Jesus Christ is the same yesterday and today and forever. Do not be carried away by all kinds of strange teachings; for it is well for the heart to be strengthened by grace, not by regulations about food, which have not benefited those who observe them.
How reassuring. Jesus Christ is the same yesterday and today and forever. His love for us never changes and this can be a reassurance in times of struggle and consternation. It is the teachings of Jesus that we are to follow and we can not let those teachings of others to lead us astray.
There appears to be a large number of people that speak counter-productively today to the Gospel. I am not so sure if it is any different than it was hundreds or a thousand years ago though. The truth is that we have so many different forms of communication today that news travels fast across many different channels that we can hear the view points of hundreds of different people in a matter of seconds. While these changes occur throughout the world, it is wonderful to know that Jesus Christ does not.
Let us pray.
Dear Lord, we give thanks for your presence throughout time that does not vary. You love is welcome and uplifting in this season of Advent and in the midst of everything happening in the world. AMEN.
John the Baptist seems to have quite the way with words.
“You brood of vipers! Who warned you to flee from the wrath to come?” Luke 3:7
First, let me say that I am glad that this gospel lesson was not one of the firsts that I had to preach on here at Trinity. You need to build up a little authority and trust with the people around you before you go and start calling them a brood of vipers. John seems to have built that up. He is a good preacher and those that follow him respect his teachings.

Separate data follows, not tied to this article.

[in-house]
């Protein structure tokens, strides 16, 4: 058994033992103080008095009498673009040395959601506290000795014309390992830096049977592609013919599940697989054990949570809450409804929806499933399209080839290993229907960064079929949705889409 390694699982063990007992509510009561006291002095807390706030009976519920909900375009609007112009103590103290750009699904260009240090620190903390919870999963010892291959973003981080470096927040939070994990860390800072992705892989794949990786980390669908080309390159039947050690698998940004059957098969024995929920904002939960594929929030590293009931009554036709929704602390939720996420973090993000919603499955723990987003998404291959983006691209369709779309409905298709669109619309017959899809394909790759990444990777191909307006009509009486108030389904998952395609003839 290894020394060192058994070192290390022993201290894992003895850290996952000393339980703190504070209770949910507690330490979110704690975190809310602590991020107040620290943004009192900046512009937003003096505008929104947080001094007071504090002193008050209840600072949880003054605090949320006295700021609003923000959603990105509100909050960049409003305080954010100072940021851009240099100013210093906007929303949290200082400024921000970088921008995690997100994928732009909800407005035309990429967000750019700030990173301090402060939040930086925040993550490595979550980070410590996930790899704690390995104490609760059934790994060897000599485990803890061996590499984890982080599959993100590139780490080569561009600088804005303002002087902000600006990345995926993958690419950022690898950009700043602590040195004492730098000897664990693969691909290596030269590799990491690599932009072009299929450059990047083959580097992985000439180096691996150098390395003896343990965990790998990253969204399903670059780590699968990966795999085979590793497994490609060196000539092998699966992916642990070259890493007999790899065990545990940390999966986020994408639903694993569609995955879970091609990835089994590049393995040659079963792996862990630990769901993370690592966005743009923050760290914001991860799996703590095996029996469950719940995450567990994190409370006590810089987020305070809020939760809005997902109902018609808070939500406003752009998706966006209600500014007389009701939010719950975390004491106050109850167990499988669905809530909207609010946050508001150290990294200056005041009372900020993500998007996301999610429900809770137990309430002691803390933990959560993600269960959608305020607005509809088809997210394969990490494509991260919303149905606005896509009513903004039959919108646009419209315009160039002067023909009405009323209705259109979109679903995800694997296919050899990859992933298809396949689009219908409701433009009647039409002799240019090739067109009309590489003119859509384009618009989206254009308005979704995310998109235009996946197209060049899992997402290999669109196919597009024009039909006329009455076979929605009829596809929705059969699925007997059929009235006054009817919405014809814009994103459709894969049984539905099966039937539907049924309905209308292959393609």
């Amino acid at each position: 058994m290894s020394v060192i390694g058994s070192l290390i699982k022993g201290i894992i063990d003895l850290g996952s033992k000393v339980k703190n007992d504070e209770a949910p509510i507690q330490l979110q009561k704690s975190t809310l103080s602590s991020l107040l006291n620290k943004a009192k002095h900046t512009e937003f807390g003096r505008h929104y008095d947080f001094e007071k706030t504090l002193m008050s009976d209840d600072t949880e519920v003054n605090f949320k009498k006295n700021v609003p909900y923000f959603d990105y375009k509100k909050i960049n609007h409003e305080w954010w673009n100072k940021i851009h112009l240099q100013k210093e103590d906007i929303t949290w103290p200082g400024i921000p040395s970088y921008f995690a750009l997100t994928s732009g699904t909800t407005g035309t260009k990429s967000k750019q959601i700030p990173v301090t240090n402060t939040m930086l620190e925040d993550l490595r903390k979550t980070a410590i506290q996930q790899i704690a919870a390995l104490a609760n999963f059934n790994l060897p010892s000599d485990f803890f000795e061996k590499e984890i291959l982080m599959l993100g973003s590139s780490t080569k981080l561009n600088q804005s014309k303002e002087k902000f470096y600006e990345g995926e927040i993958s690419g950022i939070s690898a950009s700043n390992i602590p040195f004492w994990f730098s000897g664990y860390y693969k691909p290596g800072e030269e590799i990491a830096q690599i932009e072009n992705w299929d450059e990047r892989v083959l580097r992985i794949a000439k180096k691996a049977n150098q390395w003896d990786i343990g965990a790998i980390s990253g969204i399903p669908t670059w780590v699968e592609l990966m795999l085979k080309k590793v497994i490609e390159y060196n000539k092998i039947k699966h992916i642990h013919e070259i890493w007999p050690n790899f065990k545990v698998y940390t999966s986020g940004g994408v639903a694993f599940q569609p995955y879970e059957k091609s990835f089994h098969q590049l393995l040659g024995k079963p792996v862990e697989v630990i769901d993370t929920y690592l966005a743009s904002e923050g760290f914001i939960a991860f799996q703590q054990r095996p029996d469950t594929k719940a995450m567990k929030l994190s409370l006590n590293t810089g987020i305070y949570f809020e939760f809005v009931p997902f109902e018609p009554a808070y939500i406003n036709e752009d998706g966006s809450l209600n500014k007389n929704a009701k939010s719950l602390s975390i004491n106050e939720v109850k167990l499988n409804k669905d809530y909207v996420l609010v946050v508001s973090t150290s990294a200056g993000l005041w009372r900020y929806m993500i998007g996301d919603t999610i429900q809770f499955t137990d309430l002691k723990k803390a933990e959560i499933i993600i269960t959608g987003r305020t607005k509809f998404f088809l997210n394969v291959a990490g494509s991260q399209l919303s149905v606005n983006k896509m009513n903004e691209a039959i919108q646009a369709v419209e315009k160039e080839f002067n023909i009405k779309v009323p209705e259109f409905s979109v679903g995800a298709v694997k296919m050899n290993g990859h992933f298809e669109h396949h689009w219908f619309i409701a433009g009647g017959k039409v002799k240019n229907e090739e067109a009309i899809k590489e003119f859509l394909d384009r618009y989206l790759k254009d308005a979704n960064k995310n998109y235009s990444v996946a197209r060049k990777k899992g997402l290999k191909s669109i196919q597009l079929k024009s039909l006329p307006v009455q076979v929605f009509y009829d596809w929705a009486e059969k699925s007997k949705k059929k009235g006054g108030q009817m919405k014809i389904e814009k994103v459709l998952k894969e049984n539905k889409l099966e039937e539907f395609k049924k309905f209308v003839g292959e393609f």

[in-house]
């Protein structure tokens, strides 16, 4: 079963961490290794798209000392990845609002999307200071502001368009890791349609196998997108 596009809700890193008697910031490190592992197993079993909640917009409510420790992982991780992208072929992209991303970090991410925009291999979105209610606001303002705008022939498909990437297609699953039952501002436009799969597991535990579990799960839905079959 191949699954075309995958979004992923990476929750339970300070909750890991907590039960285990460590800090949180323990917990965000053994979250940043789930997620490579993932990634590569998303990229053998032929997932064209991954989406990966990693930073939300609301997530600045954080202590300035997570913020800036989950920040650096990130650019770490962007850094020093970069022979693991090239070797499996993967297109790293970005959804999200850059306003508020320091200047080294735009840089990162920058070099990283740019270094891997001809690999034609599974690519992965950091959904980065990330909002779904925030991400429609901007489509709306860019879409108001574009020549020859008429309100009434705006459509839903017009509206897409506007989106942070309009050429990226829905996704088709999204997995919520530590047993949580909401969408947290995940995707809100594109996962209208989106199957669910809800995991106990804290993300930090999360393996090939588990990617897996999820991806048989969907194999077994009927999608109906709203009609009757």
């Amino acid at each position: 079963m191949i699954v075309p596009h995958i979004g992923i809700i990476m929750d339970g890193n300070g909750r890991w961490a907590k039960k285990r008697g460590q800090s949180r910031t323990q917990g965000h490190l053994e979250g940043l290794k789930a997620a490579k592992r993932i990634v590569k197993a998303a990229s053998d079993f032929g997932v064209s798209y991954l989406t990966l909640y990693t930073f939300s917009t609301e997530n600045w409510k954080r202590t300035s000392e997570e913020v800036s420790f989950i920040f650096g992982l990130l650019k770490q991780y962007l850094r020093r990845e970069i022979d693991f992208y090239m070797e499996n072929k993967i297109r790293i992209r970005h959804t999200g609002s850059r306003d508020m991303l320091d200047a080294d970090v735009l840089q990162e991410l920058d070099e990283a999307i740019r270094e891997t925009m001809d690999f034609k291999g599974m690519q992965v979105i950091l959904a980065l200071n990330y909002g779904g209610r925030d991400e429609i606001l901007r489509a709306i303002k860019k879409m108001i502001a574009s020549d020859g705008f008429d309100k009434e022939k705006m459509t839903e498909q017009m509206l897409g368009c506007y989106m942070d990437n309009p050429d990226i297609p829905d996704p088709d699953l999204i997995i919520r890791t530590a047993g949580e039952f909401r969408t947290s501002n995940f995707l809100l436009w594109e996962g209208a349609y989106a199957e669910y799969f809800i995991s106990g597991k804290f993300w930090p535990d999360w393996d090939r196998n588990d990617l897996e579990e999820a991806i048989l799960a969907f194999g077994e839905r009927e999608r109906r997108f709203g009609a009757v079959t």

This Third Sunday of Advent we get a few more details about John in addition to what we learned last week. Our preparations are now well underway and honestly it is beginning to feel like the Christmas Season, minus the snow of course. As we continue to wait in this Advent season we are beginning to be filled with expectations.
Expectations do have a positive affect on our lives. They can also pull us in the wrong direction as well. First, we feel as though expectations are placed upon us by others. Those expectations can be real or unreal. Maybe there are certain ways that we must act or look. Maybe there are certain possessions that we must obtain or have to be considered part of our society or culture. The idea of keeping up with the neighbors, insuring that we at least match or having something of more value or greater quality seems to be a part of our society. We want to keep up with the Jones! All you have to do is watch the advertisements on television some evening and many will reflect these expectations.
Second, part of the expectations that surround us are of our own doing. We create them in our own minds and have this image of what we want and what others may want of us. Often times we can set high expectations for ourselves and then feel let down when we fail to meet up to those expectations. We also may come to expect certain things just because of who we are or our position within society.
John the Baptist in Luke’s Gospel this morning speaks to some of these expectations and also builds some up for the people that are following him. The first expectation that John lays out for us is to bear fruit worthy of repentance. John does not want the people to just expect something because they are the ancestors of Abraham. Just because your ancestry contains a cornerstone of the faith does not mean you can do whatever you want. You are encouraged to bear fruit in your words and actions. We must also still seek repentance for those things that we do that are not acceptable in the eyes of God. John then becomes the teacher as the crowds ask him, “What then should we do?”His prescriptions to each of the groups that ask are ones of love for them as well as for their neighbors: